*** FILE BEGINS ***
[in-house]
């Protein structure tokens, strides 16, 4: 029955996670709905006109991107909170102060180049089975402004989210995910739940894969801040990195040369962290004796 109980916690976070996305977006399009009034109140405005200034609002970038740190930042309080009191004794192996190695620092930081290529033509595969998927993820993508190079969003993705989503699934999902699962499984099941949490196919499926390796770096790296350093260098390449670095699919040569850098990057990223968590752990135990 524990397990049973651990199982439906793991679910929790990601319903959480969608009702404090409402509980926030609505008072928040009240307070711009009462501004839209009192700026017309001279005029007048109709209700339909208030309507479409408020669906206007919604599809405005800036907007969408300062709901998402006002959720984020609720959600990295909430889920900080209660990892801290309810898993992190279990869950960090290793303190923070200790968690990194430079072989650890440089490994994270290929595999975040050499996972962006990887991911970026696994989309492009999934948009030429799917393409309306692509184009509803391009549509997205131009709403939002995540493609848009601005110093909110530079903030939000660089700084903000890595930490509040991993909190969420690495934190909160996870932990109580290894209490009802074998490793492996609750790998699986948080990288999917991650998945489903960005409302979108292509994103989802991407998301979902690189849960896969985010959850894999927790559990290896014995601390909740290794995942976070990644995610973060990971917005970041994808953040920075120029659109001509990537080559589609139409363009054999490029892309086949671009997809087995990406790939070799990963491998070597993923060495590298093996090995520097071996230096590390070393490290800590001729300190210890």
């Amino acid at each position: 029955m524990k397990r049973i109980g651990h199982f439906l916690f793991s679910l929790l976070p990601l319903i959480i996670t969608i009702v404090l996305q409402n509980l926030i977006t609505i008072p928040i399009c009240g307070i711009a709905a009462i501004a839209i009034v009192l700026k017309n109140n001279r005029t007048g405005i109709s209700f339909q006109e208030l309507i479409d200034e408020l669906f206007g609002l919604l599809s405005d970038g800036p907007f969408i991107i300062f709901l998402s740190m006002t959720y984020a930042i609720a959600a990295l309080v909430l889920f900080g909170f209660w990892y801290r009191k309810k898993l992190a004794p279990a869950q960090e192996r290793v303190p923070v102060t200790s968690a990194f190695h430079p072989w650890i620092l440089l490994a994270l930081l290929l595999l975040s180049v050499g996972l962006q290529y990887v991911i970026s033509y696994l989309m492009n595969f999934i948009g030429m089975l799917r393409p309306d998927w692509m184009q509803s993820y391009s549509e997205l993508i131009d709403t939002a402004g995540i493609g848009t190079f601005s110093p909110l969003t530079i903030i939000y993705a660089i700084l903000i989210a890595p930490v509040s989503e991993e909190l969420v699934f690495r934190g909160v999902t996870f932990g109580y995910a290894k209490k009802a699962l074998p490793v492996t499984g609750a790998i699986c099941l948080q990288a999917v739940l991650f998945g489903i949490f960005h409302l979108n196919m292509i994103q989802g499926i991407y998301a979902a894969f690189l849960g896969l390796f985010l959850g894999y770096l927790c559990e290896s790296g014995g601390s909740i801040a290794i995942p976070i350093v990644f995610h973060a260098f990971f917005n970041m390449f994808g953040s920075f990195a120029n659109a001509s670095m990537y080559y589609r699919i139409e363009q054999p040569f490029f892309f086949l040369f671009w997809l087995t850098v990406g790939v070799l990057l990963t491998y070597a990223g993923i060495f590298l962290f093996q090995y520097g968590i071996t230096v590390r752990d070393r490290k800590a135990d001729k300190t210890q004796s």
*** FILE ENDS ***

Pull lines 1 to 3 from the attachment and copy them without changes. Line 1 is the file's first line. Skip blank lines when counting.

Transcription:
[in-house]
């Protein structure tokens, strides 16, 4: 029955996670709905006109991107909170102060180049089975402004989210995910739940894969801040990195040369962290004796 109980916690976070996305977006399009009034109140405005200034609002970038740190930042309080009191004794192996190695620092930081290529033509595969998927993820993508190079969003993705989503699934999902699962499984099941949490196919499926390796770096790296350093260098390449670095699919040569850098990057990223968590752990135990 524990397990049973651990199982439906793991679910929790990601319903959480969608009702404090409402509980926030609505008072928040009240307070711009009462501004839209009192700026017309001279005029007048109709209700339909208030309507479409408020669906206007919604599809405005800036907007969408300062709901998402006002959720984020609720959600990295909430889920900080209660990892801290309810898993992190279990869950960090290793303190923070200790968690990194430079072989650890440089490994994270290929595999975040050499996972962006990887991911970026696994989309492009999934948009030429799917393409309306692509184009509803391009549509997205131009709403939002995540493609848009601005110093909110530079903030939000660089700084903000890595930490509040991993909190969420690495934190909160996870932990109580290894209490009802074998490793492996609750790998699986948080990288999917991650998945489903960005409302979108292509994103989802991407998301979902690189849960896969985010959850894999927790559990290896014995601390909740290794995942976070990644995610973060990971917005970041994808953040920075120029659109001509990537080559589609139409363009054999490029892309086949671009997809087995990406790939070799990963491998070597993923060495590298093996090995520097071996230096590390070393490290800590001729300190210890």
């Amino acid at each position: 029955m524990k397990r049973i109980g651990h199982f439906l916690f793991s679910l929790l976070p990601l319903i959480i996670t969608i009702v404090l996305q409402n509980l926030i977006t609505i008072p928040i399009c009240g307070i711009a709905a009462i501004a839209i009034v009192l700026k017309n109140n001279r005029t007048g405005i109709s209700f339909q006109e208030l309507i479409d200034e408020l669906f206007g609002l919604l599809s405005d970038g800036p907007f969408i991107i300062f709901l998402s740190m006002t959720y984020a930042i609720a959600a990295l309080v909430l889920f900080g909170f209660w990892y801290r009191k309810k898993l992190a004794p279990a869950q960090e192996r290793v303190p923070v102060t200790s968690a990194f190695h430079p072989w650890i620092l440089l490994a994270l930081l290929l595999l975040s180049v050499g996972l962006q290529y990887v991911i970026s033509y696994l989309m492009n595969f999934i948009g030429m089975l799917r393409p309306d998927w692509m184009q509803s993820y391009s549509e997205l993508i131009d709403t939002a402004g995540i493609g848009t190079f601005s110093p909110l969003t530079i903030i939000y993705a660089i700084l903000i989210a890595p930490v509040s989503e991993e909190l969420v699934f690495r934190g909160v999902t996870f932990g109580y995910a290894k209490k009802a699962l074998p490793v492996t499984g609750a790998i699986c099941l948080q990288a999917v739940l991650f998945g489903i949490f960005h409302l979108n196919m292509i994103q989802g499926i991407y998301a979902a894969f690189l849960g896969l390796f985010l959850g894999y770096l927790c559990e290896s790296g014995g601390s909740i801040a290794i995942p976070i350093v990644f995610h973060a260098f990971f917005n970041m390449f994808g953040s920075f990195a120029n659109a001509s670095m990537y080559y589609r699919i139409e363009q054999p040569f490029f892309f086949l040369f671009w997809l087995t850098v990406g790939v070799l990057l990963t491998y070597a990223g993923i060495f590298l962290f093996q090995y520097g968590i071996t230096v590390r752990d070393r490290k800590a135990d001729k300190t210890q004796s």